In Stars in Their Eyes, Maisie and Jo have that kind of relationship. It’s so real to me, how they share so much and how easy their banter is. Jessica’s words and Aśka’s visuals flow so well in those moments; they feel real. And that goes for the snarky bits, too – my mum and I got along great, but we had our fair share of tension and tears. Having that kind of relationship with someone means you’re there for each other through both your best and your worst moments, and it’s nice to see Maisie and Jo have been through all that.

Image of two women, one in a white dress holding a book and the other standing to the side in front of an easel

I really, truly love that Maisie and Ollie get to have their own little adventure even with both their parents present. That’s how it was for me, having a mum who filled my life with possibilities instead of holding me back or disappearing, and I just don’t see that in media very often. Well done to Jessica and Aśka for pulling that off.

Such is the power of stories that this sort of thing means even more to me now than ever before. I live on the opposite side of the planet from my mum and I miss her all the time. It’s so cosy and cathartic to read a book like this and get to think about her for a minute.

I moved to Perth from northeast United States in 2016, and I have to admit I was worried about how I’d cope with the isolation of a place like this. But I’ve only ever been pleasantly surprised and impressed by the vibrancy of our local comic scene, and the support our community offers. The folks at Rabble Books and Games, Milktooth, the Perth Comic Arts Festival, the City of Perth Library and many more have done so much to make Perth truly feel like home to me. I might not have my mum here, but I have comics. And comics are freaking great.

Image of a crowd of people outside of a building

How lucky are we that we have not just one, but multiple local independent publishers who promote homegrown talent. Between more traditional operations like Gestalt Publishing and Fremantle Press, plus Neighborhood Press and all the individual creators who self-publish, there’s an incredibly rich and diverse spectrum of Perth-made comics available. It’s seriously amazing.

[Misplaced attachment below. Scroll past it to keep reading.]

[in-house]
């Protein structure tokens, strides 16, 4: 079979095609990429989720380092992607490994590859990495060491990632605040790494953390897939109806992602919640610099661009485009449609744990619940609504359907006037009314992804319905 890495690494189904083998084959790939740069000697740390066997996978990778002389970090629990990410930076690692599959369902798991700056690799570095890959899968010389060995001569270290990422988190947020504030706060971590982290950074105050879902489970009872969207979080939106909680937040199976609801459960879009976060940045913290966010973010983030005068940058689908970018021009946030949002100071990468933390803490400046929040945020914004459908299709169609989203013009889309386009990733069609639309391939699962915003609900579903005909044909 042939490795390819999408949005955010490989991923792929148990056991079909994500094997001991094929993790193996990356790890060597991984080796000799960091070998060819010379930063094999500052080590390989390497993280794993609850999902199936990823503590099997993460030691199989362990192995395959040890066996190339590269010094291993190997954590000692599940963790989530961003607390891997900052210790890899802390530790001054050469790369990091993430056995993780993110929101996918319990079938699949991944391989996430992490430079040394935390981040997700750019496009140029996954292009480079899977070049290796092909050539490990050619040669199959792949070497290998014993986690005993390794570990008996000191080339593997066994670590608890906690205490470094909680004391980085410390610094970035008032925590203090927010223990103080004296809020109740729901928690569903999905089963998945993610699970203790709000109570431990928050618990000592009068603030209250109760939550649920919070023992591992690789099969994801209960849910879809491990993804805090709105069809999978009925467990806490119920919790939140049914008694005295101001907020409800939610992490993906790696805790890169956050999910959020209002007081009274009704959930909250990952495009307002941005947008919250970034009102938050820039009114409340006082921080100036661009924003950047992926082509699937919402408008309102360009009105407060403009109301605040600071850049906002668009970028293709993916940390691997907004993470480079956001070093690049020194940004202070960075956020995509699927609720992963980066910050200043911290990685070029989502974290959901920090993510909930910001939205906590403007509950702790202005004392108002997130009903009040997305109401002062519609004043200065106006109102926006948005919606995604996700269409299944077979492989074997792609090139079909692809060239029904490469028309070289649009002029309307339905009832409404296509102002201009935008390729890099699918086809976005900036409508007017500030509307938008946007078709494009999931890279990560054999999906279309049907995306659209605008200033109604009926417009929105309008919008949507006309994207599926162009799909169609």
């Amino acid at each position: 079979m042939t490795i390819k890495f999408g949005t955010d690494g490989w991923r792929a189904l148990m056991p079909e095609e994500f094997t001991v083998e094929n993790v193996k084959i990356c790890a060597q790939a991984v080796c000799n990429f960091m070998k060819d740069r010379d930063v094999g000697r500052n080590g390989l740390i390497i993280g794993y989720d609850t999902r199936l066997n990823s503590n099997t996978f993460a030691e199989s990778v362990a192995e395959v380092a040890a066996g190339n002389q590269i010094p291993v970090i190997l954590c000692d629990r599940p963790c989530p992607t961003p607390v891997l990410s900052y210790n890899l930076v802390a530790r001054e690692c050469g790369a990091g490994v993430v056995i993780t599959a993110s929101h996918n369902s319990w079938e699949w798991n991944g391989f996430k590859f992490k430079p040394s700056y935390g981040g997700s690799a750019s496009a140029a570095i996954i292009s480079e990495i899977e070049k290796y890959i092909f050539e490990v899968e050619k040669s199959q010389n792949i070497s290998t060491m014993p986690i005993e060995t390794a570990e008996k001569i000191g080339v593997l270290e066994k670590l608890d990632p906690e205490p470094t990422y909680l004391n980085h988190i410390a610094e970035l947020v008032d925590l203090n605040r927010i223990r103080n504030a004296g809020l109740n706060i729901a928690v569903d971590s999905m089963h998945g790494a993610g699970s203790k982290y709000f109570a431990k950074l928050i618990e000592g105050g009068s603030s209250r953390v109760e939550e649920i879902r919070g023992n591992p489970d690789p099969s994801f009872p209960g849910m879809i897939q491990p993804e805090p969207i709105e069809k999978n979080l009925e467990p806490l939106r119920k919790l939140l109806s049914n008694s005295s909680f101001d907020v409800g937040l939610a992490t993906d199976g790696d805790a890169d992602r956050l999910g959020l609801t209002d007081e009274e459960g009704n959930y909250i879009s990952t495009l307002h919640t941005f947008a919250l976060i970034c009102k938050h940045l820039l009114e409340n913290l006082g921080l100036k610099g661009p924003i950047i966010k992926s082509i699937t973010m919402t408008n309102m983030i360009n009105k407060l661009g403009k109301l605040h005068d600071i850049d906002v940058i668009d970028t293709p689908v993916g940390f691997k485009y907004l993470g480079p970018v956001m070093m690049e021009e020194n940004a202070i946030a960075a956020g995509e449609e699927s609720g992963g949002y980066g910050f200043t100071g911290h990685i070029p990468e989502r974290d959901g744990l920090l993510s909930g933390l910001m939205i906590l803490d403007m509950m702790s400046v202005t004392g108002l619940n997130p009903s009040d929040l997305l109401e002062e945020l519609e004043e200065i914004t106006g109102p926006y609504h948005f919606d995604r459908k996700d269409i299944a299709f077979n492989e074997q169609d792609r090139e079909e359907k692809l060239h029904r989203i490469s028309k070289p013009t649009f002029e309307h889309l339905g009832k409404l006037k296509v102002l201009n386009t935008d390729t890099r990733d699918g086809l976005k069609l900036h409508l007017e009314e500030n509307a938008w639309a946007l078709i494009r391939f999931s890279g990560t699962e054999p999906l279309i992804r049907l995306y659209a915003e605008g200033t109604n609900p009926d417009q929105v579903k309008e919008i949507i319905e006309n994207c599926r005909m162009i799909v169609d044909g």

I’d like to specially thank Fremantle Press and editor Cate Sutherland for supporting locally grown graphic novels, including this one. It’s been a long road for comics to be taken seriously in literary circles, and it means the world that we have an established publisher right here in Perth to help bridge the gap further.

I’d end this by saying that I hope you’ll all enjoy this book, but that would be silly because I know you will. It’s breezy and sweet and so heartfelt, and I’m mostly just impatient for others to get swept up in it so I can finally talk about my favourite parts with someone.

Stars in Their Eyes is available in all good bookstores and online. Cartoonist Sarah Winifred Searle hails from New England but is now based in Perth. She is the author of an award-winning graphic novel for young readers called Sincerely, Harriet. Who Was the Girl Warrior of France? Joan of Arc will be published in Penguin Workshop’s WhoHQ series in late 2021 while her fictionalised YA memoir The Greatest Thing will be out from First Second in early 2022. Connect with Sarah on Twitter and Instagram at @Swinsea, or via her website at

Photos reproduced with permission from Nat Letter, Pippin Kenworthy and Kat Davy.